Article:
John Sinclair, whose arrest and subsequent 10-year prison sentence in 1970 for possession of two marijuana joints sparked the first Hash Bash in 1971, was present Saturday along with 6,000 others to celebrate the event”s 30th anniversary.

Paul Wong
About 6,000 people flooded the Diag and central campus Saturday for the 30th annual Hash Bash, an Ann Arbor tradition begun by such notables as Beatle John Lennon after a local man received a 10-year jail term for possession of two joints.<br><br>ABBY ROS

“Today is one of those days when it is good to be an American,” Sinclair said.

The main events of the day took place on the Diag from “high noon” until 1 p.m. during which several speakers, including Sinclair, addressed the audience assembled in front of the Harlan Hatcher Graduate Library.

A major focus at the rally was on signing a petition to get the Personal Responsibility Amendment on the state ballot. The initiative is an attempt to legalize personal use of marijuana and to use funds currently being spent fighting drug use on education and treatment instead. Michigan state law mandates that for an initiative to end up on a ballot, petitioners must receive 300,711 signatures in 180 days, said attorney Gregory Schmid, author of the amendment and director of PRA Michigan, the group leading the petition drive. The signatures for the petition need to be obtained by Oct. 3.

After the event, Schmid said he was pleased with the turnout.

“It was quite a successful event for us,” he said. “We think we got about 8,000 signatures for the petition.”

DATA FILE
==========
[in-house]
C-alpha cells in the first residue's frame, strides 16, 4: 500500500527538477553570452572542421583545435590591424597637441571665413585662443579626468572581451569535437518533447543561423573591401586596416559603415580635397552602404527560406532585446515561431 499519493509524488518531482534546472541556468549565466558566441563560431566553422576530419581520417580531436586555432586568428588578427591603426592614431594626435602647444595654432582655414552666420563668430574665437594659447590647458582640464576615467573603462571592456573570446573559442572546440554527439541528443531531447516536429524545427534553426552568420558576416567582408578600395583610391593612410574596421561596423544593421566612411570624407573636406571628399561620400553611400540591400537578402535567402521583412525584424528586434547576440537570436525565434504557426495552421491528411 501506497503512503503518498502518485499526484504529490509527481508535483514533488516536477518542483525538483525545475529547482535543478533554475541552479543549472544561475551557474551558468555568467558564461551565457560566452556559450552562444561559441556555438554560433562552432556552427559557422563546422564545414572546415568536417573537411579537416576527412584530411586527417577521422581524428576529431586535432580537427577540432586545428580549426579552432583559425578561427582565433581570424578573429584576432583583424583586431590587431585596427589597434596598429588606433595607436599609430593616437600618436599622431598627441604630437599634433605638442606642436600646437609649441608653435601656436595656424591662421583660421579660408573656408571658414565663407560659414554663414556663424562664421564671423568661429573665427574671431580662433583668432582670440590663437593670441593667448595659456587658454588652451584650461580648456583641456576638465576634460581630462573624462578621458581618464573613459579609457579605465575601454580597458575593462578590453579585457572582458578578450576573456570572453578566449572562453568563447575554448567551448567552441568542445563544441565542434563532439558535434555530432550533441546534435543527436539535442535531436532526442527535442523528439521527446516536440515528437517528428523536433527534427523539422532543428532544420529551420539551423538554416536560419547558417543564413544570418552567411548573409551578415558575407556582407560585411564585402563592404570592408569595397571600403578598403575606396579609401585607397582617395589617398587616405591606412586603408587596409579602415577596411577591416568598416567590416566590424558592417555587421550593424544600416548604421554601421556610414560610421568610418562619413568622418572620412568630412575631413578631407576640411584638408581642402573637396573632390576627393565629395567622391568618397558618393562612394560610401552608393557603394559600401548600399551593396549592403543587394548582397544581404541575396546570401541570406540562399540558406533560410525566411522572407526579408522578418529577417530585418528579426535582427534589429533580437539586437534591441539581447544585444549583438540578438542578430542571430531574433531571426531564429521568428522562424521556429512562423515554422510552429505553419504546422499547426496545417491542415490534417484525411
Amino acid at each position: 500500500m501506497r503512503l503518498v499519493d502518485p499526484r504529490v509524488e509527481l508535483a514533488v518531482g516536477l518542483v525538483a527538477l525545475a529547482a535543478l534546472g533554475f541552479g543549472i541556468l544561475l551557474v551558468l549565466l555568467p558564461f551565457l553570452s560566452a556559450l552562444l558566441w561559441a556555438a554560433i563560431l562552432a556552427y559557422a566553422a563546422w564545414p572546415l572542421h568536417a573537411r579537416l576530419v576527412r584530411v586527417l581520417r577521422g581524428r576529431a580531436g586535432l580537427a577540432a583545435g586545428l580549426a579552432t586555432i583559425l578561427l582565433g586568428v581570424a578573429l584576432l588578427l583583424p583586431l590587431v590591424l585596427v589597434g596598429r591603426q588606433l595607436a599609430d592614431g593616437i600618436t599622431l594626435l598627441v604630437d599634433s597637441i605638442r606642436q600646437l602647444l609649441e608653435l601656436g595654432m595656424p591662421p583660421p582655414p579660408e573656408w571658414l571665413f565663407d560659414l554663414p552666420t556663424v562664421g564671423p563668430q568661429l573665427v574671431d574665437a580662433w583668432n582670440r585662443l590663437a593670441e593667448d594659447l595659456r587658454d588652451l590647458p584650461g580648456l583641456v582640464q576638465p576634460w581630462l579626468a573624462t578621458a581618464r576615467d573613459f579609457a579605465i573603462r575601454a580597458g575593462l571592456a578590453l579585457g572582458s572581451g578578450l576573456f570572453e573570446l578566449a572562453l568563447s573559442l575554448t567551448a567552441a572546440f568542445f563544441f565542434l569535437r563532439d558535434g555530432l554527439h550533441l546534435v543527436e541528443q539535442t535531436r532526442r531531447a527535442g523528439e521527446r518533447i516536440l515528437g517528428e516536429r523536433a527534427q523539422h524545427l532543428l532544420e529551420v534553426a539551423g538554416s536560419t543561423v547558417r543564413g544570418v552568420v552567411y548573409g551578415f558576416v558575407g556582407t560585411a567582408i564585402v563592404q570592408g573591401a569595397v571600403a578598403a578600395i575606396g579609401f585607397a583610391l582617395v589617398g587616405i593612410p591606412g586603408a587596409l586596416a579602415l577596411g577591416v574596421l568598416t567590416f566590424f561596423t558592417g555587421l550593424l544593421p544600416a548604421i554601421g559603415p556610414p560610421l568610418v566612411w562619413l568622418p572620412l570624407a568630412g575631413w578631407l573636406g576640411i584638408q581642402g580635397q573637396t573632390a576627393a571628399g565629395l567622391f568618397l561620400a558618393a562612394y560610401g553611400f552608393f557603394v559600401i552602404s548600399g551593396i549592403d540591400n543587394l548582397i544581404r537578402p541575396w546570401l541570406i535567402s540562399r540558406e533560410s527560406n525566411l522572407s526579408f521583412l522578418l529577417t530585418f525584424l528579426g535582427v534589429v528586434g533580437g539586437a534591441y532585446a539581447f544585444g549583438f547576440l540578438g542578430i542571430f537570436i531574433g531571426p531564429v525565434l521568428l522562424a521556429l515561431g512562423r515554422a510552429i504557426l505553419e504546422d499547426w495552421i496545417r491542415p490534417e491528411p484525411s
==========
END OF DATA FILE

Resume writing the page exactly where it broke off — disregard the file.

While Hash Bash mostly draws visitors from outside Ann Arbor, students also came to take part or to just observe the crowd.

“I think it is pretty cool that they have this organized here. The speakers were pretty good and they were a lot more organized than last year,” LSA sophomore Todd Patterson said.

Department of Public Safety spokeswoman Diane Brown said the majority of the attendees of Hash Bash were from out of town.

“While I am sure University students were out milling around, they were far in the minority,” she said.

DPS arrested 22 people for marijuana possession, issued three tickets for sales and solicitation, and had one incident of alcohol possession in the Diag, Brown said.

“Of these 26 people, none of them were University students and only five were Ann Arbor residents,” she said. “That tallies up to arresting 150 people in three years only one person was a University student.”

Two people who were found in possession of marijuana were also arrested for resisting and obstructing police officers. During the rally, a 17-year-old Brighton man and 24-year-old Frankfort man fought with an officer as she attempted to arrest them for possession of marijuana.

“The officer and her partner went into the crowd after they had observed possession of marijuana, and then when trying to move the 17-year-old, he became combative and so did the 24-year-old,” Brown said.

Sinclair, the keynote speaker, spoke about the history of the fine system for being caught in possession of marijuana, but the majority of his speech focused on his belief that it is a First Amendment right to smoke marijuana.

“It”s wonderful to be out here in the open air exercising our First Amendment rights as Americans and also our rights under the Declaration of Independence to pursue life, liberty and the pursuit of happiness,” he said.

Keith Strout, a marijuana reformer and the founder and national director of the National organization for the Reform of Marijuana Laws, stressed that Hash Bash is about more than marijuana.

“This is really about a personal freedom and with (the signatures), we are going to restore a personal freedom to the tens of millions of otherwise law abiding smokers of marijuana in this country,” Strout said.

LSA sophomore Erika Wilson said she was attending her second Hash Bash.

“I just came to see what was going on. The music is pretty good. Last year I was here for the rally and I think there was a better turnout,” Wilson said. “I think it is just people getting together for a common cause. I personally don”t think marijuana should be legalized but I support people gathering here to fight for a cause.”

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